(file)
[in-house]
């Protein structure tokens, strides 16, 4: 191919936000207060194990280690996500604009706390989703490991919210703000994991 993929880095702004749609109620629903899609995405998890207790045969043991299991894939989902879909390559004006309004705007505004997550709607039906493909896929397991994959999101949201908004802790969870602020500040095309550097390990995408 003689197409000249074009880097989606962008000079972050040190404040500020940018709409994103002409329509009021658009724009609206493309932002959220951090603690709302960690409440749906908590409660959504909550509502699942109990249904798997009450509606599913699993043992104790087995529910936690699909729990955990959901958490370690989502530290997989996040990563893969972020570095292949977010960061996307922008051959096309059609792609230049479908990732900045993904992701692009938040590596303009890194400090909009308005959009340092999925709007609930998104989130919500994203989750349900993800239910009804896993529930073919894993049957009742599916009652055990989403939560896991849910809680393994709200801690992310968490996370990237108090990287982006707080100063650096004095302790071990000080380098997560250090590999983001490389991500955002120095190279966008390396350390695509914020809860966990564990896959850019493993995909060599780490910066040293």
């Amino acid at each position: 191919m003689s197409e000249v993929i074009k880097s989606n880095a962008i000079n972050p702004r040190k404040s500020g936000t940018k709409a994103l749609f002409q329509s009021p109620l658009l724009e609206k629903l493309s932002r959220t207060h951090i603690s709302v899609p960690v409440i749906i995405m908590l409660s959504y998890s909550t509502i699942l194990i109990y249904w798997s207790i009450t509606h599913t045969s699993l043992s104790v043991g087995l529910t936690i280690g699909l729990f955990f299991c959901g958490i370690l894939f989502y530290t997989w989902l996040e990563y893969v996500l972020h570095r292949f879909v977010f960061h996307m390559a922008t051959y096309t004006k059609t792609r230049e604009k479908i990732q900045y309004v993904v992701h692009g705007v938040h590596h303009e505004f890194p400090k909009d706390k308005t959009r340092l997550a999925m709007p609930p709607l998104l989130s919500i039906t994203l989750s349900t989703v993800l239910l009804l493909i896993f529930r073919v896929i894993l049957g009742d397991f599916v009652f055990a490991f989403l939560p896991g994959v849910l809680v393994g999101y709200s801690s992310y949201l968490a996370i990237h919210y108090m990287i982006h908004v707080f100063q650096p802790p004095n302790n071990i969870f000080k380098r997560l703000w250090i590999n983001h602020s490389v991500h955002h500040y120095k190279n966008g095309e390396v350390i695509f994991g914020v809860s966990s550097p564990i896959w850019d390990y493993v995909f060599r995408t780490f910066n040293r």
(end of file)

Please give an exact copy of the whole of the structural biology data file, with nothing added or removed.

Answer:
[in-house]
């Protein structure tokens, strides 16, 4: 191919936000207060194990280690996500604009706390989703490991919210703000994991 993929880095702004749609109620629903899609995405998890207790045969043991299991894939989902879909390559004006309004705007505004997550709607039906493909896929397991994959999101949201908004802790969870602020500040095309550097390990995408 003689197409000249074009880097989606962008000079972050040190404040500020940018709409994103002409329509009021658009724009609206493309932002959220951090603690709302960690409440749906908590409660959504909550509502699942109990249904798997009450509606599913699993043992104790087995529910936690699909729990955990959901958490370690989502530290997989996040990563893969972020570095292949977010960061996307922008051959096309059609792609230049479908990732900045993904992701692009938040590596303009890194400090909009308005959009340092999925709007609930998104989130919500994203989750349900993800239910009804896993529930073919894993049957009742599916009652055990989403939560896991849910809680393994709200801690992310968490996370990237108090990287982006707080100063650096004095302790071990000080380098997560250090590999983001490389991500955002120095190279966008390396350390695509914020809860966990564990896959850019493993995909060599780490910066040293």
């Amino acid at each position: 191919m003689s197409e000249v993929i074009k880097s989606n880095a962008i000079n972050p702004r040190k404040s500020g936000t940018k709409a994103l749609f002409q329509s009021p109620l658009l724009e609206k629903l493309s932002r959220t207060h951090i603690s709302v899609p960690v409440i749906i995405m908590l409660s959504y998890s909550t509502i699942l194990i109990y249904w798997s207790i009450t509606h599913t045969s699993l043992s104790v043991g087995l529910t936690i280690g699909l729990f955990f299991c959901g958490i370690l894939f989502y530290t997989w989902l996040e990563y893969v996500l972020h570095r292949f879909v977010f960061h996307m390559a922008t051959y096309t004006k059609t792609r230049e604009k479908i990732q900045y309004v993904v992701h692009g705007v938040h590596h303009e505004f890194p400090k909009d706390k308005t959009r340092l997550a999925m709007p609930p709607l998104l989130s919500i039906t994203l989750s349900t989703v993800l239910l009804l493909i896993f529930r073919v896929i894993l049957g009742d397991f599916v009652f055990a490991f989403l939560p896991g994959v849910l809680v393994g999101y709200s801690s992310y949201l968490a996370i990237h919210y108090m990287i982006h908004v707080f100063q650096p802790p004095n302790n071990i969870f000080k380098r997560l703000w250090i590999n983001h602020s490389v991500h955002h500040y120095k190279n966008g095309e390396v350390i695509f994991g914020v809860s966990s550097p564990i896959w850019d390990y493993v995909f060599r995408t780490f910066n040293r």